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Dave Kranzler  

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  • Eurasian Minerals: Move To The Sidelines [View article]
    Yes. And I've already spoken with management about that. There's A LOT going on there that the market is not aware of.
    May 27, 2015. 03:54 PM | Likes Like |Link to Comment
  • Eurasian Minerals: Move To The Sidelines [View article]
    Hey. So uh, did you happen to speak to management before you wrote your analysis? I bet not. You miss the biggest areas of valuation in this Company. I speak to management ALL the time. You are way off in your assessment.
    May 27, 2015. 03:44 PM | Likes Like |Link to Comment
  • Housing Repairs Aren't Making Much Noise [View article]
    Sorry, the data shows specifically that existing home sales are being driven primarily by vacation home sales (non-recurring) and smaller investor activity. As reinforcement for the latter fact, I personally know several people who have bought "investment" condos with their IRA's - 35% down/non-recourse financing. Alternative investment IRA custodians enable this.

    Condo rentals? Just in time for the massive influx of new apartment capacity hitting every major MSA. EVERY building in Denver now is offering a free 1-month incentive to move-in. Bye Bye investment rental market...

    Once again flippers/investors will get fleeced.
    May 5, 2015. 09:18 AM | Likes Like |Link to Comment
  • Housing Conundrum: A Poor Supply Of Fresh Inventory Or An Oversupply Of Poor Pricing? [View article]
    There's not an undersupply of inventory. Accoring to RealtyTrac, 35% of ALL homeowners STILL are in an "effective negative equity" position. This is defined as the value of the home minus the cost of listing, selling, and moving.

    A large portion of that would be considered "shadow" inventory if the homes were not in a negative equity position. As long as they can continue making their monthly home ownership payments, they can't sell.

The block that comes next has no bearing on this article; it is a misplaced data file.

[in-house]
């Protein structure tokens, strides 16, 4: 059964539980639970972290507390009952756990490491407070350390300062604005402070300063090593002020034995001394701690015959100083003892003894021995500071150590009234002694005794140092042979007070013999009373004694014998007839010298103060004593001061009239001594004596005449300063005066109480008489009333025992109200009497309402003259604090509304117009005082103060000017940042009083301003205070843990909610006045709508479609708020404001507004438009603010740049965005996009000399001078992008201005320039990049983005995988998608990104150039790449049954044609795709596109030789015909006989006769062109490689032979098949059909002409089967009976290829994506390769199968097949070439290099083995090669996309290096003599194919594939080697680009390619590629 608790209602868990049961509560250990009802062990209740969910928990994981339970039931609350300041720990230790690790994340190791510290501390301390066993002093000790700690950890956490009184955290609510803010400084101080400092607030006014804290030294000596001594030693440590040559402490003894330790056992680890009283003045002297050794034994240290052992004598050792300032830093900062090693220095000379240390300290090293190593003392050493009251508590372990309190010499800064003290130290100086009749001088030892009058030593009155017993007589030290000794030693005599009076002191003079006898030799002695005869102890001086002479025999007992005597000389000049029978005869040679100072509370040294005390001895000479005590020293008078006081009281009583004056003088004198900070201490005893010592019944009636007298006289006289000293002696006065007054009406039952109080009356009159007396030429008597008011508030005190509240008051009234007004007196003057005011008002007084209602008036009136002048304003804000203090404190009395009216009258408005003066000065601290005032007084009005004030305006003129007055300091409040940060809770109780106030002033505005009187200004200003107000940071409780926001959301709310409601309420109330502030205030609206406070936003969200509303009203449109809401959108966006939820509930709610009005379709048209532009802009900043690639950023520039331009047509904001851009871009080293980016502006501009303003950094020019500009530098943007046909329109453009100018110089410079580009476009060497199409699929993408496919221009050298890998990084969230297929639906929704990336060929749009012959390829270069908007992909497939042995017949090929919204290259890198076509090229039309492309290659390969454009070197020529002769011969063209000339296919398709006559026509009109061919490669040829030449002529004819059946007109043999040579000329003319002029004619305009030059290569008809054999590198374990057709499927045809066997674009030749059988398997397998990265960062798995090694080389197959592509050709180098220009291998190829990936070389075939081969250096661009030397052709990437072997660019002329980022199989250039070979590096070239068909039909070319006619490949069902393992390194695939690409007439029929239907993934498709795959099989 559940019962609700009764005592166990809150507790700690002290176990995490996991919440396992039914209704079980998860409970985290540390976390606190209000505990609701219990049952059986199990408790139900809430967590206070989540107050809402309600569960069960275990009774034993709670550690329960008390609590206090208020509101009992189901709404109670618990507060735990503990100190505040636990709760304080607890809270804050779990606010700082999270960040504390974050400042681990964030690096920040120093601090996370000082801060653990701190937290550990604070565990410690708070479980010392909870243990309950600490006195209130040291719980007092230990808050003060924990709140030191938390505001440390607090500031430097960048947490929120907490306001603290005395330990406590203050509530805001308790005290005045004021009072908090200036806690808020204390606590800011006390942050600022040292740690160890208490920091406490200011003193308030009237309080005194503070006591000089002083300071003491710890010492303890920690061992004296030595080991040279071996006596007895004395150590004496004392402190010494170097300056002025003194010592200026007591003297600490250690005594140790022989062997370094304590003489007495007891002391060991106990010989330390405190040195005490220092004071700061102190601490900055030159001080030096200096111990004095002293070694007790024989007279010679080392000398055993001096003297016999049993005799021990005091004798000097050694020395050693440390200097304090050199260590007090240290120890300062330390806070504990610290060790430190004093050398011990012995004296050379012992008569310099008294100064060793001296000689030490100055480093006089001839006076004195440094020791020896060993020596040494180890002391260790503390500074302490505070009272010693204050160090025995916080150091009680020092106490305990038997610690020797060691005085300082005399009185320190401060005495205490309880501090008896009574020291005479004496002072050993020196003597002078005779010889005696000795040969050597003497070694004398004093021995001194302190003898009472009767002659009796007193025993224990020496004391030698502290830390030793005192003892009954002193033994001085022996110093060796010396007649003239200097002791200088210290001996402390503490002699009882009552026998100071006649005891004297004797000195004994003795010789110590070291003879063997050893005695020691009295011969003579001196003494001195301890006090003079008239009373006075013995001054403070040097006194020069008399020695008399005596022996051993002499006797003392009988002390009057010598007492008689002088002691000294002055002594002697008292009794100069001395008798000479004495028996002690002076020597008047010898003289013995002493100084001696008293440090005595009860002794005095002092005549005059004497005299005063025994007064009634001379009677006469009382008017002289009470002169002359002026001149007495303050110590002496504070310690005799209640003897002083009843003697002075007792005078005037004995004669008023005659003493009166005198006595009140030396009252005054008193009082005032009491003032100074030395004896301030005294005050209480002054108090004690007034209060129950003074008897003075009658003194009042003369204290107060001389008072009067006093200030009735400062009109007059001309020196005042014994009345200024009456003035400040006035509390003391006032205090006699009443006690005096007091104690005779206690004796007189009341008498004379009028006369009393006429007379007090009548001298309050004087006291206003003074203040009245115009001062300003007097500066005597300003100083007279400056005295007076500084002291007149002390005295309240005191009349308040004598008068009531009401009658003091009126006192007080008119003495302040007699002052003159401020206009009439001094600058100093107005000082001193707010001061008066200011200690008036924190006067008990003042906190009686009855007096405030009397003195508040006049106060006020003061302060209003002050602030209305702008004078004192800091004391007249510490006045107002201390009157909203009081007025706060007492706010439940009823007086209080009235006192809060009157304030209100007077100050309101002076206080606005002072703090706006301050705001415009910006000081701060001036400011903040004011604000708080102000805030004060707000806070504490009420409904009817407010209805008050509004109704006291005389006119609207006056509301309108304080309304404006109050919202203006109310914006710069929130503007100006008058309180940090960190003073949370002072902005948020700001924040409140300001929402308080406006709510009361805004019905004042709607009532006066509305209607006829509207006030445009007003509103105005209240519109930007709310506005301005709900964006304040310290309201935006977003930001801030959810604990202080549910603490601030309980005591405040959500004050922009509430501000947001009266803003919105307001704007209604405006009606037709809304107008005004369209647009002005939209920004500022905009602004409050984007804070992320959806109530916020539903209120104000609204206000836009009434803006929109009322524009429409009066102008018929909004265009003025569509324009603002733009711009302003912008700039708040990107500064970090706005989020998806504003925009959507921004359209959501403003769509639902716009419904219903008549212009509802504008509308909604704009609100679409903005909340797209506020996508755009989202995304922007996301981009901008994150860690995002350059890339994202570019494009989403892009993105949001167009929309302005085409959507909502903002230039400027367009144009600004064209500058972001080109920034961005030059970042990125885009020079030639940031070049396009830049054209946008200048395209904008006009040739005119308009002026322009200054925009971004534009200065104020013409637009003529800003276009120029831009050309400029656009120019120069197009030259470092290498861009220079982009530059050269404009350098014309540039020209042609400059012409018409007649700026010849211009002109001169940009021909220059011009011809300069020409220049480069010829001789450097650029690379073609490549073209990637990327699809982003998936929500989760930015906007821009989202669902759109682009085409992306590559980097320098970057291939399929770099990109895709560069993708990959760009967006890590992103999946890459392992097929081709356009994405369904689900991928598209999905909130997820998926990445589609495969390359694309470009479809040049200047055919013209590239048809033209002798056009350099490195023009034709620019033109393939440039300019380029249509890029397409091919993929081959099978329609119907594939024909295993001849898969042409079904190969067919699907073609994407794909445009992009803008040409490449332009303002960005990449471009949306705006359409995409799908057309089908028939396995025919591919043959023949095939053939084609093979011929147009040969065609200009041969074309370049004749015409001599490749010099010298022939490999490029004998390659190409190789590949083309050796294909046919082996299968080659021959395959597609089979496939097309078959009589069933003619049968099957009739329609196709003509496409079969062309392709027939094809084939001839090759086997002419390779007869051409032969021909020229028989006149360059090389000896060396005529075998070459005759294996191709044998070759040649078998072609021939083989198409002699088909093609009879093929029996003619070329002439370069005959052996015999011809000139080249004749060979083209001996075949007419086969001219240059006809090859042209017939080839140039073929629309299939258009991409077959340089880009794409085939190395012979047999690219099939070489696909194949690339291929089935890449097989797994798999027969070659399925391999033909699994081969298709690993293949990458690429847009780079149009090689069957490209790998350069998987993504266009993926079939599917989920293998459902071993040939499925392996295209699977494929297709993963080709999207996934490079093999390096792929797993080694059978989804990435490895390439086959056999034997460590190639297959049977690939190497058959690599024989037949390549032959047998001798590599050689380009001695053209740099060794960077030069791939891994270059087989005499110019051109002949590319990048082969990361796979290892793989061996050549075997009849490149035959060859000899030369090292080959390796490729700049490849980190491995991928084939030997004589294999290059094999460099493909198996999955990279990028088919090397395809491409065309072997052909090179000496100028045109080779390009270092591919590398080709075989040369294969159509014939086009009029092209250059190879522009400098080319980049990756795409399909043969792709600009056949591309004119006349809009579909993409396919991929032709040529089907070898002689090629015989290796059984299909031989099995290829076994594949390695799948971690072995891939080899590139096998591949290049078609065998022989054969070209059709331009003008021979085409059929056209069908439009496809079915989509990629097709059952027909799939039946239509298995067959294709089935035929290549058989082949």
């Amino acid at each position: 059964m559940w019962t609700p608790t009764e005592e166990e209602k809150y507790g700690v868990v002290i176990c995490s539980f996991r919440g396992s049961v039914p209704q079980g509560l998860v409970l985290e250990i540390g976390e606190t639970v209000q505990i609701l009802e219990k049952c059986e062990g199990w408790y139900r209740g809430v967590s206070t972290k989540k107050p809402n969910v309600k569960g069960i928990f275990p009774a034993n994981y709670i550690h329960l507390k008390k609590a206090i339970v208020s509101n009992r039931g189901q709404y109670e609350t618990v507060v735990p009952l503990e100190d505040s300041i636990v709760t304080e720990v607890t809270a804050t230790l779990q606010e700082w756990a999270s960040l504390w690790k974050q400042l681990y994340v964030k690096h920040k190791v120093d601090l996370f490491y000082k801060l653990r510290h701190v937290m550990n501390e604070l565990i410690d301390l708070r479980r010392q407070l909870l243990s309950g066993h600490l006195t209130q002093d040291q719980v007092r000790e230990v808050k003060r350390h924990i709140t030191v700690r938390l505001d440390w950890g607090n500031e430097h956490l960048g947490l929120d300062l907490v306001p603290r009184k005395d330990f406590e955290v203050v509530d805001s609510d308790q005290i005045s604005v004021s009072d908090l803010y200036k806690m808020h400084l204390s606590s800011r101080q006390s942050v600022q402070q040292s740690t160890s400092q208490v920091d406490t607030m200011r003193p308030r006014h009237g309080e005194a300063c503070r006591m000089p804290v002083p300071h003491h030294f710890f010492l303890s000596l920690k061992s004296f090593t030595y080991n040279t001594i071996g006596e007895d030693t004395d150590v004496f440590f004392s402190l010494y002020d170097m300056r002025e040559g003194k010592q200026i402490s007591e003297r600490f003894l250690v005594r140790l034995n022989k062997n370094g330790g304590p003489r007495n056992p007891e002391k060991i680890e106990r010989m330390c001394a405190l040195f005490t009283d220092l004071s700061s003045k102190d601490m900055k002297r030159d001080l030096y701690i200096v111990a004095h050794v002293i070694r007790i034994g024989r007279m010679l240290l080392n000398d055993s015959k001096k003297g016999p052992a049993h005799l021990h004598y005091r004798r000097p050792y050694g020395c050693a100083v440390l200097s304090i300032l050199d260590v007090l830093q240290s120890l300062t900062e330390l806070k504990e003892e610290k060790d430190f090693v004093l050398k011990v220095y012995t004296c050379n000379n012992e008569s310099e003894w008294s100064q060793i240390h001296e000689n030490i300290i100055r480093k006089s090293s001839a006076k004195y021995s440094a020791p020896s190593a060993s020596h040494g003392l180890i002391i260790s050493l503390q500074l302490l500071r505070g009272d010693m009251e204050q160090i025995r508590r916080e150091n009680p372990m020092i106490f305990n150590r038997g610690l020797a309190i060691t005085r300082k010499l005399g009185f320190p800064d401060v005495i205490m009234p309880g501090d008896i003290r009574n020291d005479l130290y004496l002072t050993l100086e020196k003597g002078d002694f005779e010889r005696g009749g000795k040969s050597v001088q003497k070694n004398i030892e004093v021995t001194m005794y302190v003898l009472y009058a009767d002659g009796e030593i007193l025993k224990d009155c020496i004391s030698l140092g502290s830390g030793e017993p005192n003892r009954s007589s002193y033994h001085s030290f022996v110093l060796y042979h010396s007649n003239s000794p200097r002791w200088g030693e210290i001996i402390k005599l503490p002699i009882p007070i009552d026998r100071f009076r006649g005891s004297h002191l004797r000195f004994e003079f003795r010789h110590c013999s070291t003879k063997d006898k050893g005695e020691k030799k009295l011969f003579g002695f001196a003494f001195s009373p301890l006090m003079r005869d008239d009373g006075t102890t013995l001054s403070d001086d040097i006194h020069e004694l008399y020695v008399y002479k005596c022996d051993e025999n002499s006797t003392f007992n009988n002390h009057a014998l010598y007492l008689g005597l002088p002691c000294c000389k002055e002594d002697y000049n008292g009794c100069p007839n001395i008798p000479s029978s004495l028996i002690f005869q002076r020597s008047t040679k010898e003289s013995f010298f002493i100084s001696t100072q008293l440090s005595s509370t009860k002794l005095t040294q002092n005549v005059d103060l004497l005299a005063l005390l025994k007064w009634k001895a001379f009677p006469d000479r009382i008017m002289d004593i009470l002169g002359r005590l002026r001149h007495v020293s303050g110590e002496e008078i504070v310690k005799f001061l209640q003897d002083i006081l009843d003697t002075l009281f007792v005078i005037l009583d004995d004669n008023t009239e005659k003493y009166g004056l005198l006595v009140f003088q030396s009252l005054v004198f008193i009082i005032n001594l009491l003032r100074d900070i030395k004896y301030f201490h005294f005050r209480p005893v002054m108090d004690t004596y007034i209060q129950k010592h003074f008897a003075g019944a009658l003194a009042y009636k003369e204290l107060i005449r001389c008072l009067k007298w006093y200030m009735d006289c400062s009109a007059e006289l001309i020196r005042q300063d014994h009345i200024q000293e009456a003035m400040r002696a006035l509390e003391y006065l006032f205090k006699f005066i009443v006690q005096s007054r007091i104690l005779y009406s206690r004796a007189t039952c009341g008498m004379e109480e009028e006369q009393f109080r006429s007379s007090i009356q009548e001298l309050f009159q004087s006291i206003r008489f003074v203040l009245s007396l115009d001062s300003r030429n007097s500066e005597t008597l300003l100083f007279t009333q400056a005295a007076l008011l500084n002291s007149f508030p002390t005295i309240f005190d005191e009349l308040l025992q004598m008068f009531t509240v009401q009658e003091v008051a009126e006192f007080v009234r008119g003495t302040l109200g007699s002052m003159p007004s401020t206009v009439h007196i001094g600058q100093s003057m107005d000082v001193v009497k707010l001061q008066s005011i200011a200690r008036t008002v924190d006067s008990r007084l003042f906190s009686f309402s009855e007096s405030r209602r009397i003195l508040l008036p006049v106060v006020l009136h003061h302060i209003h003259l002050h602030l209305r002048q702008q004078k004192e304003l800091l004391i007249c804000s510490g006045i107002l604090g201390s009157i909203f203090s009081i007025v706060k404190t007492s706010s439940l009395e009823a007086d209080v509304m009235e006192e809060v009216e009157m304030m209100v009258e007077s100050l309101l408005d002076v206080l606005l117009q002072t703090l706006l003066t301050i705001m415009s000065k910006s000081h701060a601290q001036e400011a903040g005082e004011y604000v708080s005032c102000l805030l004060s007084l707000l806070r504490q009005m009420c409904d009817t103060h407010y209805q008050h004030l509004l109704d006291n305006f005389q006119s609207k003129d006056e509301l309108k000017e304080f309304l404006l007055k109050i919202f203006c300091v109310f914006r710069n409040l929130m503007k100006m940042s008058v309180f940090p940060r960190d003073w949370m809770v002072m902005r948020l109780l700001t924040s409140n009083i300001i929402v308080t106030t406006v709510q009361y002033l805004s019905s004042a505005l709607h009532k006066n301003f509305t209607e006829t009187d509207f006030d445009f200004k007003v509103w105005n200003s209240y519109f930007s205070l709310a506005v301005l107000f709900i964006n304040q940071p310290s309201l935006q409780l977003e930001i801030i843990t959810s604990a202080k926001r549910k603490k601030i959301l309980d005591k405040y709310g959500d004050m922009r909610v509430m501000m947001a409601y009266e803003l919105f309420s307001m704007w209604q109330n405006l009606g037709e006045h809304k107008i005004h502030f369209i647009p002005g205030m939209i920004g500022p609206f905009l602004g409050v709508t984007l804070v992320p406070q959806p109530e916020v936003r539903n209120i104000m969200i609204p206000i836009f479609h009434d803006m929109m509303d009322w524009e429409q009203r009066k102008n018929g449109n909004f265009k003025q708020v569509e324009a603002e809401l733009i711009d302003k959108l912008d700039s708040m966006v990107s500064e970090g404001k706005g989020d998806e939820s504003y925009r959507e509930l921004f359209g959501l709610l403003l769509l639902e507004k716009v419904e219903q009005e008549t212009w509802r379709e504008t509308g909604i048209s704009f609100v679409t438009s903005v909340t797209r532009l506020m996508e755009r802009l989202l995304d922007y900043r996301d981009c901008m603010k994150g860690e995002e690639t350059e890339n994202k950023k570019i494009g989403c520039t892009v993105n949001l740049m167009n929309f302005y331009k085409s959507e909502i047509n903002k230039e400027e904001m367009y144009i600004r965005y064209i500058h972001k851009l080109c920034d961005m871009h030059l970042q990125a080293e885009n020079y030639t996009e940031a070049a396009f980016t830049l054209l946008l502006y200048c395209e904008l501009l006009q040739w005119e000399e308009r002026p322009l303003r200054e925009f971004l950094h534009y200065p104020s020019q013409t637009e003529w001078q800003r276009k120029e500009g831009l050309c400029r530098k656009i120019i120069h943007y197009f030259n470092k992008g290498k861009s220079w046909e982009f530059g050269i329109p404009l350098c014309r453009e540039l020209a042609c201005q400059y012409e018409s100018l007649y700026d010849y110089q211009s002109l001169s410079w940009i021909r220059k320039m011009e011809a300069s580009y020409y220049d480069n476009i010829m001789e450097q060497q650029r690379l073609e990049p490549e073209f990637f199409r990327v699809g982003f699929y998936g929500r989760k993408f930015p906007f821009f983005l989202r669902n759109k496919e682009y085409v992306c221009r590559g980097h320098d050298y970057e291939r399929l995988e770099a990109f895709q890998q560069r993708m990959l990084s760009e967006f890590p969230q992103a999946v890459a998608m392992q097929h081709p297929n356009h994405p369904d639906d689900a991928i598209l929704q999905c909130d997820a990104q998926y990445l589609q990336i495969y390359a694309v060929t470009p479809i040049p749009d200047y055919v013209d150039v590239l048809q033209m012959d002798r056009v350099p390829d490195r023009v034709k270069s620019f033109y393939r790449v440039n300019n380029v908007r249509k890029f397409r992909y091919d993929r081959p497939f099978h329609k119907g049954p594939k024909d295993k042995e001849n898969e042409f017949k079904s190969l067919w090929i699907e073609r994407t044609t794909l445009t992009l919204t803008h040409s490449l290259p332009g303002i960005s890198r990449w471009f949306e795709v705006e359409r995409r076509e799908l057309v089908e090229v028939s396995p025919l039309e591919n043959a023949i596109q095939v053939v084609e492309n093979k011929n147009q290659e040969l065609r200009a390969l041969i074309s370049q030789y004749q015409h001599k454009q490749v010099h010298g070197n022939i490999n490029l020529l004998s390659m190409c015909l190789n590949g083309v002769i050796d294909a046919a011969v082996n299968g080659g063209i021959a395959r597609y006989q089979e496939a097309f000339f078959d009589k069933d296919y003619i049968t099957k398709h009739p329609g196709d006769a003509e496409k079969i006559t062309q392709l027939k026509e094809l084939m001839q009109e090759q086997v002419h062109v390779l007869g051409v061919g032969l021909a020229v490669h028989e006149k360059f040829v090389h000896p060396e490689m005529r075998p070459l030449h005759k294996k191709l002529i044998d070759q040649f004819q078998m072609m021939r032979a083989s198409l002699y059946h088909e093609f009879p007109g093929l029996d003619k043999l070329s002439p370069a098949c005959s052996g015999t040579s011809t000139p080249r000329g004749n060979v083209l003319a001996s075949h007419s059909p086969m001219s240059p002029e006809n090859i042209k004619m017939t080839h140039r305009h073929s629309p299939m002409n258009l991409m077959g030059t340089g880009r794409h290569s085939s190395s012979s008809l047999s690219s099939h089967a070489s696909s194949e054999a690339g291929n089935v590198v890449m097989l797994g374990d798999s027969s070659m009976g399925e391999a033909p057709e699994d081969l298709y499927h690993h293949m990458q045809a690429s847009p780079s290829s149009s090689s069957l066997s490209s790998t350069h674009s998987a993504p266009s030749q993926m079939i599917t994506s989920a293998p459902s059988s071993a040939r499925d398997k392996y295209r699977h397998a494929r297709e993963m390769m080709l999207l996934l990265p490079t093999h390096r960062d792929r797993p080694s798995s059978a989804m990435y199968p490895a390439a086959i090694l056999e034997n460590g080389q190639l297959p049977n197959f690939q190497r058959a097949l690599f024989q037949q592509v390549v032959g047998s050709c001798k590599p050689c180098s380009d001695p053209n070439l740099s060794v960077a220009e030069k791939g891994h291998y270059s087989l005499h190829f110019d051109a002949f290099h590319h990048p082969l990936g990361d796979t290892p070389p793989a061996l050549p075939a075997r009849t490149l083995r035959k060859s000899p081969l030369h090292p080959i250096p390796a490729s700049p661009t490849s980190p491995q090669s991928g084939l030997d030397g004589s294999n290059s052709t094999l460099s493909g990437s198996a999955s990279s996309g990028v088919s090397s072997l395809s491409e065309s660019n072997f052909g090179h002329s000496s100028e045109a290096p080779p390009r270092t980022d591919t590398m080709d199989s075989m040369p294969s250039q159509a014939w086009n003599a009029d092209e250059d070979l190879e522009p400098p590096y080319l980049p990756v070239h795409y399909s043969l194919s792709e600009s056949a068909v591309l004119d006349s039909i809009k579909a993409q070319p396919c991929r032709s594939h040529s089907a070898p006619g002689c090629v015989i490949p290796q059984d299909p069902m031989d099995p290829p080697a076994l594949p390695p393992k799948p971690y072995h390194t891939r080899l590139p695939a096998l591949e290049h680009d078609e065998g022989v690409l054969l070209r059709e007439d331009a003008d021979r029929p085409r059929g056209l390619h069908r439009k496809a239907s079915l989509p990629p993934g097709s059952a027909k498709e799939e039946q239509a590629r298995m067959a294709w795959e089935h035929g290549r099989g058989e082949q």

When interest go up by just a little, housing prices will drop and a lot of these households will go from "effective negative equity" to "outright negative equity."

    Unit sales volume is being driven right now by the non-recurring, unsustainable variable of a vacation home sales: http://seekingalpha.co...

    It helps to analyze the facts when you do thorough due diligence you don't just regurgitate the NAR propaganda.
    Apr 26, 2015. 02:32 PM | 2 Likes Like |Link to Comment
  • March Existing Home Sales: More Sizzle Than Substance [View article]
    Hey bud, sorry I have not been perfect on my timing. However I have made a small fortune on my KBH and Beazer shorts. It's tough to short anything in this stock market bubble of historic proportions. The fact that I can make money shorting some homebuilders despite the almost daily new record highs in the SPX tells us I'm right and will make a killing when the market turns.

    I made 5% in two day on the DHI short positions I threw on Monday ahead of DHI's earnings.
    Apr 24, 2015. 09:40 AM | 2 Likes Like |Link to Comment
  • March Existing Home Sales: More Sizzle Than Substance [View article]
    Just the facts, please, on household debt:

    http://bit.ly/1hz0jy0

    According to RealtyTrac, 35% of all homeowers still have "effective negative equity" in their homes.
    Apr 24, 2015. 09:12 AM | 1 Like Like |Link to Comment
  • How Housing Starts Are Affecting Homebuilders [View article]
    Housing starts are increasing? Please explain the definition of a "housing start." Do you know what that means? Do you understand that the data you are quoting is based on an "annualized rate" calculation after the data is put through a "seasonal adjustment" meat grinder?

    Were you aware that homebuilder inventories are at all-time highs - even higher than in 2005/2006? How closely do you actually look at homebuilder 10K's and Q's?

    How do you explain the crashing price of lumber? For a more informative view on the truth, check out this: http://bit.ly/1Gf2rTP
    Apr 21, 2015. 12:06 PM | Likes Like |Link to Comment
  • Housing Is More Than 20% Overvalued Based On Fundamentals [View article]
    The comment above is incorrect. First, there is an oversupply of new homes. Even Trulia's own chief economist admits this: http://on.trulia.com/1...

    That's a stunning admission from the chief economist of an organization that promotes home sales.

    Second, the value of home is based on the how big of a mortgage the buyer can support. 93% of ALL homes are financed using a mortgage now. Homes have been effectively "financialized" by the Fed and the Government (taxpayer).

    If the Fed were to raise rates, the amount of debt being used to prop up home prices would fall. By how much? What's the convexity of 30 yr mortgage with an avg life of 30 yr mortgage with standard amortization? Well, that depends on rates. As rates move higher, the duration and convexity shoot up and the value of the mortgage plummets. This means that less can be borrowed to buy a home.

    If interest rates were to "normalize" to historical levels, I think we would find that the average home would be overvalued by at least 50%.